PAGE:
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Starry, Starry Night

Beautiful art in a beautiful city? Mandy W. says oui to Starry Nights by Daisy Whitney.

Starry, Starry Night

BOOK REPORT for Starry Nights by Daisy Whitney

Cover Story: Un Livre avec les Bisous, Mais J'adore
BFF Charm: Stuart Smalley
Swoonworthy Scale: 5
Talky Talk: C'est Daisy Whitney
Bonus Factors: Art, Museums, Paris
Relationship Status: Favourite Museum Guide

Cover Story: Un Livre avec les Bisous, Mais J'adore

I don't know if y'all have noticed -- though when you read this book, everyone around you certainly will -- but this is a kissing book and it takes place in Paris. Despite looking suuuuper chick lit-y (even though it's not actually chick lit), I kind of love this cover, cheesy heart and all.

The Deal:

For seventeen-year-old Julien Garnier, the Musée d'Orsay is practically his second home: he leads tours there, and he has all-hours access. But Julien's Ben Stillers, i.e. nights at the museum start getting a little strange when a peach falls out of a Cézanne. (OK, a lot strange.) And this phenomenon isn't just limited to fruit, either: cats, ballerinas -- and a beautiful girl named Clio.

But while some paintings are coming to life, others are, well, dying. They're fading away, and it's not the kind of damage that a restorer can fix. And it's up to Julien and Clio to save the world's greatest art.

BFF Charm: Stuart Smalley

Julien knows all the cool hangouts in Paris, so obvs I'd want to be his friend! He's also fluent in English -- and he does flawless accents, too -- which would come in handy, since the only French I use on a regular basis anymore is macaron or poutine. Plus, Julien has great taste in friends, like the carefree Simon and the eccentric Bonheur.

However, Julien's also pretty down on himself. He's nursing a broken heart, he's struggling at school, and he's feeling like he sucks as an artist, too. Julien's so tough on himself; he's in serious need of hearing that he's good enough, he's smart enough, and doggone it -- people like him!

Swoonworthy Scale: 5

Renoir's much sought after (and fictious) The Girl in the Garden arrives at the Musée d'Orsay, and as does the girl in the garden herself, Clio. And y'all, it took me a while to warm up to this romance. I just couldn't get over the whole girl from a painting thing. Which is RIDONCK, since I have no trubs with vampires, ghosts or aliens. And yet people from paintings trip me up? Anyway.

Reservations aside, Julien and Clio are super cute together. They're a bit too lovey-dovey for my liking, but they def. bring le swoon.

Talky Talk: C'est Daisy Whitney

There were only two things I knew before I picked up this book: 1) Daisy Whitney, and 2) Paris (and kissing). But really, the first reason was the only one I needed. Starry Nights is a departure from Whitney's previous books, in both genre and style. And the lighter, happier subject matter is also a much better match with the sunny disposition in her author photo. Plus, author genre-hopping is like one of my favourite book things EVER, and Whitney is just as skillful with modern fantasy as she is with realistic fiction. She breathes magic into every page -- and I'm not just talking about the fantasy element.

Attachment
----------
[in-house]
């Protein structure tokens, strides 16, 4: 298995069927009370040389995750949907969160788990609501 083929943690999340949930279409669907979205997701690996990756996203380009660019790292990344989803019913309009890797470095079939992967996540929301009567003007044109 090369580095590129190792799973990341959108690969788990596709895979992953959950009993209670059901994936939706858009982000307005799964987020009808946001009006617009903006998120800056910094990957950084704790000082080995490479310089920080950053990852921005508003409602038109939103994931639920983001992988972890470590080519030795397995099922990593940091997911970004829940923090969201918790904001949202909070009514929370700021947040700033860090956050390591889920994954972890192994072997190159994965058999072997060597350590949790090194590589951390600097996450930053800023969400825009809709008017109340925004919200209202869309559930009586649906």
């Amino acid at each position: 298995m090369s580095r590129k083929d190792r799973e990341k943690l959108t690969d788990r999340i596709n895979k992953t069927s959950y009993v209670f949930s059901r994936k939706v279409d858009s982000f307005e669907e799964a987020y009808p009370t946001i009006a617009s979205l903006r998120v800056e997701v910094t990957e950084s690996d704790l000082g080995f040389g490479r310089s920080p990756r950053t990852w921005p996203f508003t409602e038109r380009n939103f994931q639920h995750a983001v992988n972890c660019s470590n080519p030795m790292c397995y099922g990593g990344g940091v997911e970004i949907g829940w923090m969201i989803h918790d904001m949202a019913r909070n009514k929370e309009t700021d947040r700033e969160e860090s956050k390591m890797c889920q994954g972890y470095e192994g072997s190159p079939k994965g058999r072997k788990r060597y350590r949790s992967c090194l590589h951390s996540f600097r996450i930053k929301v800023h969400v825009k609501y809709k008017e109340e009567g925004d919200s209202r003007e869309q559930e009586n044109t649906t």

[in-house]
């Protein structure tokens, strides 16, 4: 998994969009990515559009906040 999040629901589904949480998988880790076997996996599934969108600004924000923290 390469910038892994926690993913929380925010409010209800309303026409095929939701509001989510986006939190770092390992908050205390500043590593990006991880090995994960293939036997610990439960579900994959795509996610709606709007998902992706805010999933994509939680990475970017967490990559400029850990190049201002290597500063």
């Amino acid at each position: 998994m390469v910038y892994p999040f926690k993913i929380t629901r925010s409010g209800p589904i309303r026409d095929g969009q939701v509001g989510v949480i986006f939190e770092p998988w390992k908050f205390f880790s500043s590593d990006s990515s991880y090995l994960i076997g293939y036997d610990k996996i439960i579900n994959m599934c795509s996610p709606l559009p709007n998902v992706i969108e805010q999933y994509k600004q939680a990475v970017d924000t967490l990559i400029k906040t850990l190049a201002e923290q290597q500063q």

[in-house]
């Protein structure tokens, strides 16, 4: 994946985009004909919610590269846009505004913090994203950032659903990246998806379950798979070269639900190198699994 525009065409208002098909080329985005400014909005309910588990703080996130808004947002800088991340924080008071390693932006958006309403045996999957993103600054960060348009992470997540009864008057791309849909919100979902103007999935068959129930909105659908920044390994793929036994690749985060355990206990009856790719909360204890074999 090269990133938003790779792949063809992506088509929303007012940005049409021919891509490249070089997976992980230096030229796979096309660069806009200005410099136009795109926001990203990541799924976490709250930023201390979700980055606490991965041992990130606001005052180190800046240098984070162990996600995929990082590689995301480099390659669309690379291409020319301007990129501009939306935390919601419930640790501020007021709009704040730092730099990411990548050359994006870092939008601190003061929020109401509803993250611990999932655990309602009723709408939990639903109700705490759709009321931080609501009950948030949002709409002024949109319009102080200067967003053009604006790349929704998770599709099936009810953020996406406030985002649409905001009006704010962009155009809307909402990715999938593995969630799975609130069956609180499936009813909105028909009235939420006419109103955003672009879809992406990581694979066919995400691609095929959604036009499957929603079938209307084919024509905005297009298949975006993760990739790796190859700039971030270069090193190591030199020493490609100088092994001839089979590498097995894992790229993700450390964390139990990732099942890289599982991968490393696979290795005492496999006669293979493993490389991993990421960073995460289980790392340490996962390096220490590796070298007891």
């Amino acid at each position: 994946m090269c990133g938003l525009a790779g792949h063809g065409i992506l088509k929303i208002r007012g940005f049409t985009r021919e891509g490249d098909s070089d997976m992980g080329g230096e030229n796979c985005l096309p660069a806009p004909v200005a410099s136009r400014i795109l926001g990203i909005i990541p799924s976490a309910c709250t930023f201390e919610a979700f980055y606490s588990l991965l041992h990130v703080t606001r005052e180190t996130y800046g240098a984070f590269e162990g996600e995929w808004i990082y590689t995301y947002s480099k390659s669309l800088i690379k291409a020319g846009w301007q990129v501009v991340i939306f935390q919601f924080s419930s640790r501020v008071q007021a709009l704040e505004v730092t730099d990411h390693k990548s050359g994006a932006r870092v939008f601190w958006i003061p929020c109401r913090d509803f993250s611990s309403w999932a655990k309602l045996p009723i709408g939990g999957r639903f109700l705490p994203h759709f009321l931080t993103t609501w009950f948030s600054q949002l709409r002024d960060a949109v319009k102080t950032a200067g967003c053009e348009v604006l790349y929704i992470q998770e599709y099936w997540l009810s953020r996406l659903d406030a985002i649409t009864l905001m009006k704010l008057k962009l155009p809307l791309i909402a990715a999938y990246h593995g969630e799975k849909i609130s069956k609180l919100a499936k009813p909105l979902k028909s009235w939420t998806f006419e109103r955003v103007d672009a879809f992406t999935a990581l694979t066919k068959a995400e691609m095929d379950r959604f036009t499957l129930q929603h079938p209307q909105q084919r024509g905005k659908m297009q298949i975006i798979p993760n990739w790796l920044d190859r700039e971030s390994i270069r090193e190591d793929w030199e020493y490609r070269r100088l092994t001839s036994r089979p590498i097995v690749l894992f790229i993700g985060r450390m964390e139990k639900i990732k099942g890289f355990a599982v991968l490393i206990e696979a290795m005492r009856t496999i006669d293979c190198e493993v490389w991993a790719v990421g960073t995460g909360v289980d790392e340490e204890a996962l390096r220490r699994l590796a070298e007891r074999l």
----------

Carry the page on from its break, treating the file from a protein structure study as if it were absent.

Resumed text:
Bonus Factor: Art

Julien's love of art deserves a bonus factor all on its own. I'm always envious of people with that kind of passion, because I'm not sure if I feel like that with anything. (Though if last night's tweets are any indication, my passion may very well be the music of my youth.)

Bonus Factor: Museums

Two words: MUSEUM MAGIC. And a few more: A lot of the story takes place inside the Musée d'Orsay, and I always love behind-the-scenes glimpses that the general public isn't privy to. I blame-thank Charlie and the Chocolate Factory.

Bonus Factor: Paris

Once again, Daisy Whitney proves that she'd be the ultimate travel buddy. I've never been to Paris; while I'd like to go some day, it's actually pretty low on my wish list. But this book has the same effect on me that the opening scene of Midnight in Paris does. As in: NEVER MIND, I WANT TO GO TO THERE.

And how much do I love that this is a book about a French protag set in France!? (Hint: A LOT.) I can learn about the Eiffel Tower and the Champs-Élysée from everyone and anyone, but it's the local experience that I find to be the most appealing.

Casting Call:

So this was a fun Google Image Search exercise. Not a particularly helpful one, since it was mostly populated with Gaspard Ulliel. But like I said: fun.

Pierre Boulanger as Julian

I've only ever seen this guy in the Selena Gomez vehicle Monte Carlo, so he probably knows how to feel sorry for himself. (In the interest of full disclosure, I saw that movie in a theatre, so I too know the feeling.)

AnnaSophia Robb as Clio

Relationship Status: Favourite Museum Guide

You know how some people are so good at conveying their love of something, that they make you love it too? THAT. I could listen to its stories long after the tour ends. This book doesn't need magic to make the paintings come to life; it does that all on its own with its words.

FTC Full Disclosure: I received my free review copy from Bloomsbury. I received neither money nor froyo for writing this review (dammit!). Starry Nights will be available on September 3rd.

Mandy Wan's photo About the Author: Residing in Edmonton, AB, Mandy unabashedly loves YA lit, frozen desserts, and terrible puns.